Physioex 8.0 Exercise 9 Completed

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Glomerular Filtration
Activity 1:  Effect of Arteriole Diameter on Glomerular Filtration

1.   Compare this data with your baseline data.  How did increasing the afferent arteriole radius affect glomerular filtration rate? >>Increasing the afferent arteriole radius pushed the glomerular pressure, the glomerular filtration rate, and the volume of urine to be higher than the baseline data. Increasing the afferent arteriole radius increased the glomerular filtration rate.  

2.   Under these conditions, does the fluid flow through the nephron? >>No! No urine was collected which indicates no fluid flows through the nephron. 

3.   What is the glomerular filtration rate?
>>The glomerular filtration rate is 0 which means the glomeruli are not carrying out any filtration task.   
4.   How does it compare to your baseline data, and why?  >>The glomerular filtration rate in baseline data is 124.99 which indicate functional glomeruli. The data support the concept that the reduction of the size of the afferent radius will definitely affect the glomerular filtration functions. With significant reduction of the afferent radius, very limited blood can pass through the capillaries and that leaves insufficient fluid to be filtered no any extra water can be produced as urine.       

5.   How did increasing the efferent radius affect glomerular filtration rate?  >> Increasing the efferent radius decreases the glomerular filtration rate. Increasing the efferent radius allows more blood drainage out of the glomerulus and that decreases the amount of blood to be filtered so the glomerular filtration rate will decrease.   

6.   How did decreasing the efferent radius affect glomerular filtration rate?  >> Decreasing the efferent radius increases the glomerular filtration rate. The constriction of the efferent radius will limit blood drainage out of the glomeruli and that requires increasing the glomerular filtration rate. More blood in the glomeruli means more work, so the job has to be done faster.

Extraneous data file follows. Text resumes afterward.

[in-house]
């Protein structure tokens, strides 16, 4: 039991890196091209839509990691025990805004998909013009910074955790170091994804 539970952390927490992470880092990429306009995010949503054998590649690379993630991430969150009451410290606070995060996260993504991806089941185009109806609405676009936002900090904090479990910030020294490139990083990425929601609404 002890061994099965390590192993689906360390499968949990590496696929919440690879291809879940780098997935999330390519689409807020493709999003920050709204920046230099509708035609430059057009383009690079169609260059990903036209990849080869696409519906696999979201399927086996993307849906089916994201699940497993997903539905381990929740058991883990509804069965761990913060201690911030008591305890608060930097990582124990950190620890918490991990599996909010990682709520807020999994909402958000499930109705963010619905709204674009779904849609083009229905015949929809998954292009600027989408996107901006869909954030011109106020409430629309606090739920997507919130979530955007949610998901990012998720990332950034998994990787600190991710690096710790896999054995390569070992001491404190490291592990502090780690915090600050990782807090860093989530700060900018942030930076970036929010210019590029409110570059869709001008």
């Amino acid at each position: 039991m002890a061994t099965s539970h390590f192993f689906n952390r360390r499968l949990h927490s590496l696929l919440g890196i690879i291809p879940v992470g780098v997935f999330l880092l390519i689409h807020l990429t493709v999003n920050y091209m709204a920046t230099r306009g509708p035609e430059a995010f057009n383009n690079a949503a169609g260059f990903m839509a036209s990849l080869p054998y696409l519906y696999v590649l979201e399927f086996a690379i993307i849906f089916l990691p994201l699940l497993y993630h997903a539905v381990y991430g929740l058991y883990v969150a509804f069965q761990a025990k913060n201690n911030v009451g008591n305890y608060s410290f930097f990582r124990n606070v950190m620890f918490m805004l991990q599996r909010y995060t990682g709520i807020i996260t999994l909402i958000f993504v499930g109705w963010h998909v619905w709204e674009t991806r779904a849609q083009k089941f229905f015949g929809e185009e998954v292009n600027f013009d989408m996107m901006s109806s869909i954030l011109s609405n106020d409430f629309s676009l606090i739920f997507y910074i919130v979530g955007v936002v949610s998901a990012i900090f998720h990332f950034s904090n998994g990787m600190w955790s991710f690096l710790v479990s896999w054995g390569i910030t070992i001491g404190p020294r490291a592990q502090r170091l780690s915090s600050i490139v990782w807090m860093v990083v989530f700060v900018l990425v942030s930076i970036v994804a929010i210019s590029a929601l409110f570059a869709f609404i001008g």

7.   Physiologically, what could be the cause of a change in afferent or efferent arteriole radius?  >>The sympathethic impulses largely play major roles in changing the afferent or efferent arteriole radius. The afferent or efferent arteriole radius can dilate or constrict depending on the impulses generated by the sympathetic nerves keeping the autonomic control of blood flow depending on the concentration levels of the body electrolytes and metabolic wastes which are the main basis of blood flow autoregulation. Increased sympathetic impulses will cause afferent and efferent arteriole to vasoconstriction while decreased sympathetic stimulation will facilitate vasodilation. The mechanisms involve various hormones and electrolytes and are largely dependent on the amount of metabolic activity, the extrinsic control mechanism depending on the perfusion needs of the cells, and the vascular resistance generated by the blood pressure. The amount of body fluids and the levels of body wastes definitely play critical physiologic roles that cause changes in the afferent or efferent roles. The effects of drugs play significant roles as well.     

Activity 2:  Effect of Pressure on Glomerular Filtration

1.   As pressure increased, what happened to the pressure in the glomerulus?  >>As pressure increased, the pressure in the glomerulus also increased.

2.   What happened to the glomerular filtration rate? 
>>The glomerular filtration rate kept on increasing with gradual increase of the pressure.  3.   How did the urine volume change? 
>>The urine volume also increased.

4.   How could increased urine volume be viewed as being beneficial to the body? >>With increased urine volume, more filtrates mostly salts which are body wastes will be excreted and that lessens the potential harmful effects of fluid retention and accumulation of unnecessary wastes...
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